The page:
Cymbals, cymbals, cymbals… Brilliant finish, traditional finish, modern, vintage, dry-sounding, dark, bright, holey, hammered, lathed… Crash, ride, hi hat, splash, china… Objects of desire for all of us, drummers. There isn’t a single drum maniac from before Internet days who wouldn’t spend hours and days on end staring into cymbal catalogues, contemplating marvelous photos of those beauties, thinking: “Some day at least a few of them will belong to me”. By the same token, there isn’t a single young drummer who doesn’t do the same today, only browsing through cymbal maker websites and auction services.
When charming cymbal catalogues in the past, there was one thing nobody could even dream of, i. e. checking out the way the sounded. Today, drum stores all over Central Europe are expanding their product ranges from all kinds of companies, which makes the choice options broader and broader every day. Also, there’s those who make it their goal to help fellow drummers get acquainted with the options available in the market today. People just like us at www.beatit.tv. Producers and distributors have been sending in more and more gear that they think is worth drummers’ attention. We must admit none of those products so far have been straight up bad or low quality. Let’s see if that’s the case this time round.
Sabian XSR Cymbal Pack Test
Sabian XSR is a series which has replaced the highly popular Xs20 Brilliant family of cymbals. The set is comprised of the following: 14″ hats, a 16″ crash, a 20″ ride and an 18″ crash INCLUDED IN THE PRICE.
1. The test
The drum kit we used was a MES Midas Studio (birch/maple shells) with a Natal Arcadia Steel 14″x8″ snare. On those, we put Aquarian Performance II Clear heads as batter and Aquarian Classic Clears as resonance skins.
The microphones used to perform the test:
- Overheads: Proel DMH3 (2 pcs)
- ROLAND R-26 recording device mics (4 pcs)
2. Basic specification of the Sabian cymbals tested:
- Series: XSR
- Finish: Brilliant
- Alloy: B20 bronze
- Style: Vintage
- Sound: Bright
- Weight (14″ XSR Hats): medium top / heavy bottom
- Weight (20″ XSR Ride): medium
- Weight (16″ XSR Fast Crash): medium heavy
- Weight (18″ XSR Fast Crash): medium thin.
To be exact, we must mention the fact that the Sabian XSR series is much richer than that. Additionally, it features an 18″ china, a 10″ and a 12″ splash, four hi hat types (apart from the one tested here), five ride types (apart from the one tested here), eight crash models (apart from the two tested here), as well as a stack cymbal called XSR Fast Stax. This is serious. Your usual budget cymbal series will not offer such a wide choice.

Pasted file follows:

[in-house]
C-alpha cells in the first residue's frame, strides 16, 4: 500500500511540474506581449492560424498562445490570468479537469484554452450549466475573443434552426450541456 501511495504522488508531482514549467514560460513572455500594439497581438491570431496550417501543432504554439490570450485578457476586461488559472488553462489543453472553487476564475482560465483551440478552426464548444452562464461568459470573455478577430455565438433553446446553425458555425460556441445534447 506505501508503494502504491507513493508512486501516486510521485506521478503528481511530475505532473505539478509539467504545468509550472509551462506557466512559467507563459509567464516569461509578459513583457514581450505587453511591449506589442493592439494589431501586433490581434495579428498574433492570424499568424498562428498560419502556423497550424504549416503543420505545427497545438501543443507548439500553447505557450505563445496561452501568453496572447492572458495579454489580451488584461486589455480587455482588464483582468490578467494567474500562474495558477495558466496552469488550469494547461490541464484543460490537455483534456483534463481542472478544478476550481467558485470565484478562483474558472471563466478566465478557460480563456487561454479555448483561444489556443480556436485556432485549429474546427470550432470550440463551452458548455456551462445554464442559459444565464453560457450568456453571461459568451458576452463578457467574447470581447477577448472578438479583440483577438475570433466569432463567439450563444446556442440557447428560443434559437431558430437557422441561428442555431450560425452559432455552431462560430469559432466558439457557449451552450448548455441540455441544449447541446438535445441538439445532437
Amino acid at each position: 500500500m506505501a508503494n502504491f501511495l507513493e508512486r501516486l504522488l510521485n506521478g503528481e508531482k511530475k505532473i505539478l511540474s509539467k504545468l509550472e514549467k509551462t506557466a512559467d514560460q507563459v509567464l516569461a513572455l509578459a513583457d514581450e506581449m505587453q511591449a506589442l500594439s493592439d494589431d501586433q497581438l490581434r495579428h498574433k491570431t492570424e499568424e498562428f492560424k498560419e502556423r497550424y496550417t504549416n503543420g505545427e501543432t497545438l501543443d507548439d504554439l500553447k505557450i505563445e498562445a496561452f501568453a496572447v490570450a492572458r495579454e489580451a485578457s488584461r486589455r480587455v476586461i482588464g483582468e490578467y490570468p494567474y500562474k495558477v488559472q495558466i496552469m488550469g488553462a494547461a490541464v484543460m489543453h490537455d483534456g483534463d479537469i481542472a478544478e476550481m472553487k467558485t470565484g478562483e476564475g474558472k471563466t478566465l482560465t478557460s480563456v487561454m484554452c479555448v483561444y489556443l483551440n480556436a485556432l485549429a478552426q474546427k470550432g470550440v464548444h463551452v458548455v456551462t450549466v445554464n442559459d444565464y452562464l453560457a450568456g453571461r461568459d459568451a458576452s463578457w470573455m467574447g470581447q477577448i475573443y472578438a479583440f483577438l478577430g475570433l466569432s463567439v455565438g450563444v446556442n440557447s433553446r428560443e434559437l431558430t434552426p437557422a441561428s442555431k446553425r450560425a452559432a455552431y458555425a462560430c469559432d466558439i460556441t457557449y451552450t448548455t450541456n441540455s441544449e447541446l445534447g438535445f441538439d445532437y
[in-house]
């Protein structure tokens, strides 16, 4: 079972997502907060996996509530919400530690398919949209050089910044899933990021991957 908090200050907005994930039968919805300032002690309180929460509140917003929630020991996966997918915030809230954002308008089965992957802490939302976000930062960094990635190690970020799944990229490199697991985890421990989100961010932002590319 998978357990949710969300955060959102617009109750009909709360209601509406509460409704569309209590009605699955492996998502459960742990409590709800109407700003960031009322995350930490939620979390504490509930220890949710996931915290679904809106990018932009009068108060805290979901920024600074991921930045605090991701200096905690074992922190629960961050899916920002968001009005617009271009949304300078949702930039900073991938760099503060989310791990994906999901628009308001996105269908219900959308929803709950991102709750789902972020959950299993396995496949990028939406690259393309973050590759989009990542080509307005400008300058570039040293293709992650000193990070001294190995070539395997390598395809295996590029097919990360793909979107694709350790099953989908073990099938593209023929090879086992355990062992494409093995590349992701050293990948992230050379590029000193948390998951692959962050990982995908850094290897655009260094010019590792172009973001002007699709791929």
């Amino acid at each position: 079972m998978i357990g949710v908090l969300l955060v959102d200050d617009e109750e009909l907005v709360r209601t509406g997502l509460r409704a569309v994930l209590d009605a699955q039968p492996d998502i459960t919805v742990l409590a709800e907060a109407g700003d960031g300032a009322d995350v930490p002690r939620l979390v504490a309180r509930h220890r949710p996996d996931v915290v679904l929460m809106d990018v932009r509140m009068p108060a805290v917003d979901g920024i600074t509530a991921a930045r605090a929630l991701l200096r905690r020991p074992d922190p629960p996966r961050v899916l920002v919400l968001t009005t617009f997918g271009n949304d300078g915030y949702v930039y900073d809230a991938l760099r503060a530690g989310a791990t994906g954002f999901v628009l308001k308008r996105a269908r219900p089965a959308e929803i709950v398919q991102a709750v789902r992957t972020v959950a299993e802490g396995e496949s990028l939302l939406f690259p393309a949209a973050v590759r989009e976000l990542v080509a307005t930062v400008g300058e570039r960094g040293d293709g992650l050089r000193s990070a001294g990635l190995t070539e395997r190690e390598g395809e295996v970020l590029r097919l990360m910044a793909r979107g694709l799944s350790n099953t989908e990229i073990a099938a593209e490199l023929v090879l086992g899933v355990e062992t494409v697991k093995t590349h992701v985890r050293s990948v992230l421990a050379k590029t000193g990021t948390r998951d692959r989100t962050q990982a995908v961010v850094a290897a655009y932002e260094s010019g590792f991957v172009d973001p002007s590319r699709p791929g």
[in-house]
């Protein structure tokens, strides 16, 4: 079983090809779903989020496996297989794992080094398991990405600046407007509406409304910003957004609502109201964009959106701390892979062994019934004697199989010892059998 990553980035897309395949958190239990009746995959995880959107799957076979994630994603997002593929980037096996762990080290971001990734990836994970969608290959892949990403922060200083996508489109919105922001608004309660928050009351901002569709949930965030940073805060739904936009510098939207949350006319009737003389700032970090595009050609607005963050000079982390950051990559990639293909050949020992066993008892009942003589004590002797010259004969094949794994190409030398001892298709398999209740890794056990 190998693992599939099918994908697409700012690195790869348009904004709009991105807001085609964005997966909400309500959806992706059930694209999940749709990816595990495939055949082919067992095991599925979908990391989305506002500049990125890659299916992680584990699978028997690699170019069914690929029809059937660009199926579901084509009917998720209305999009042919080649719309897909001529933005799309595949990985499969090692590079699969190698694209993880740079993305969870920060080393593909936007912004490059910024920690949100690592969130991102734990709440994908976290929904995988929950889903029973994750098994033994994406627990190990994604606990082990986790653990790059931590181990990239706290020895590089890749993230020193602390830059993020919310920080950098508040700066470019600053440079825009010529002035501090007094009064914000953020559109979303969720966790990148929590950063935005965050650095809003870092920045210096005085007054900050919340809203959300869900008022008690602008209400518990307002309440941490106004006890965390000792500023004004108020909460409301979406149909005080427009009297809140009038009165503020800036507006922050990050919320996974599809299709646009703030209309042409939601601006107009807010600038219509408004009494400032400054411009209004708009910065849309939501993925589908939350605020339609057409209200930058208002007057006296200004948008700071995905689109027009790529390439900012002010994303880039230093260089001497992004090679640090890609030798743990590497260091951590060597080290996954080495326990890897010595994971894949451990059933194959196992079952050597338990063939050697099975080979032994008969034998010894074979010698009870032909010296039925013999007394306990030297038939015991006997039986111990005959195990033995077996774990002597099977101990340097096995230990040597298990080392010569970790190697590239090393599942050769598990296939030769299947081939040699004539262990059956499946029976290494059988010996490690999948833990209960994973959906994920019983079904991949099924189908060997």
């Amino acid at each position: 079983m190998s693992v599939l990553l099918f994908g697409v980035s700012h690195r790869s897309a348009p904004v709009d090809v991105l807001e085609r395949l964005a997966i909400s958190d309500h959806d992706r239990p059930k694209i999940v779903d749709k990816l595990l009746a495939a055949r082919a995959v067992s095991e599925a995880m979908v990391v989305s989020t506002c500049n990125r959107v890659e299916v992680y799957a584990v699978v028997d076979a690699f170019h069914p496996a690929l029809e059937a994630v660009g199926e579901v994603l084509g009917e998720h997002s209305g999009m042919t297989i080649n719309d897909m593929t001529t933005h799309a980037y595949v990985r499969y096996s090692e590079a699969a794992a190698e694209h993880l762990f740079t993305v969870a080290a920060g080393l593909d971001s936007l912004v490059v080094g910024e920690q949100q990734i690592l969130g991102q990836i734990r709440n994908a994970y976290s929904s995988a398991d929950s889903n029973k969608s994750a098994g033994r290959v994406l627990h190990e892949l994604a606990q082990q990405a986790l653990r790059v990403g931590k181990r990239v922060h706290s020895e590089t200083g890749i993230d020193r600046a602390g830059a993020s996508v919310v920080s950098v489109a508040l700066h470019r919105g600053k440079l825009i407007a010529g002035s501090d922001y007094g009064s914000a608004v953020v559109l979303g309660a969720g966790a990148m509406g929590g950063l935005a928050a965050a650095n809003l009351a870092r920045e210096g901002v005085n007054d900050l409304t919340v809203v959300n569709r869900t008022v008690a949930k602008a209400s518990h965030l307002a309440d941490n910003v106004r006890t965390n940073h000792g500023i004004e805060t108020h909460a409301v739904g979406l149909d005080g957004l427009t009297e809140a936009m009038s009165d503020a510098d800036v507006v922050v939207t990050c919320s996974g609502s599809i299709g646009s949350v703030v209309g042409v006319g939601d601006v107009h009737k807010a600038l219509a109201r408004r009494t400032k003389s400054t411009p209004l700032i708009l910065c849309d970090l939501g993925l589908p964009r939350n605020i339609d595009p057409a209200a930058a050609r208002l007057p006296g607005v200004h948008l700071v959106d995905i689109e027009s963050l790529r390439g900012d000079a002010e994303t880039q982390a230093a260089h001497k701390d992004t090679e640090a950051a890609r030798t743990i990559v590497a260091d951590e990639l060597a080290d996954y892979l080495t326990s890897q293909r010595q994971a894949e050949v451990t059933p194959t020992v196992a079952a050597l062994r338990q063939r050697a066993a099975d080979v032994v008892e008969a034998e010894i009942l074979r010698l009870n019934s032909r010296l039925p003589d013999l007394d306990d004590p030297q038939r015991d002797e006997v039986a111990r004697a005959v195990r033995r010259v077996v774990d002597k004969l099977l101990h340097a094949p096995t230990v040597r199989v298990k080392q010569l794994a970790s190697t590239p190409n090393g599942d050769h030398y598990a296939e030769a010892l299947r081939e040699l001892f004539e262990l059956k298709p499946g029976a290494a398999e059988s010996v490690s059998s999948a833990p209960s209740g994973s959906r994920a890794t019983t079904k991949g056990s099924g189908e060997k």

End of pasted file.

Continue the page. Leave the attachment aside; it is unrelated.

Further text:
3. The sound
Sabian XSR cymbals, as successors of the Xs20 series, are bright-sounding, with a great deal of high overtones. This makes them a natural choice for drummers who prefer heavy music in the broadest meaning of the word (be it rock, metal, or extreme variations of the latter). However, this does not mean the cymbals can be so easily pigeonholed. There are several reasons for that. In order to support this statement, let us take a closer look at each element of the cymbal pack we have been sent. Although the 16″ XSR Fast Crash is a medium heavy, its 18-inch brother’s weight is medium thin, so the two don’t fight in the same weight class. This certainly adds versatility to the cymbal set. The bigger crash will do great when applied in such genres as pop, gospel, blues, funk or indie. The weight of the ride cymbal is medium, which doesn’t limit its applications solely to heavy metal, and means a drummer can also crash on it. As this ride has a lot of stick definition, crashing or crash-riding it isn’t particularly comfortable, but fairly feasible. The hats are the most rock-oriented element of the set. When open, they sound very mighty, big and “swooshy”, while the chick of the cymbals when closed is loud and has a lot of projection.
All the cymbals from the Sabian XSR set we have received are made with a diligence worthy of the brand’s reputation. They are both lathed and hammered. Their profiles and bells have been redesigned and reshaped in order to achieve response faster than that delivered by the Xs20 series. This effect is noticeable. Also, one should not overlook the price range these cymbals have been placed in. The equivalent of about 500 dollars for four cymbals located somewhere between semi-pro ranges and top professional models is a highly attractive price.
Distributor in Poland: http://www.musicinfo.pl/
- Very well crafted
- Diversity of cymbals withing the set
- Fast response
- Reasonable price
- You what?! At this price???
Drummers and Drummerettes! It’s time you saw and heard for yourselves what Sabian XSR cymbals are really like! We hope you like them as much as we did!Share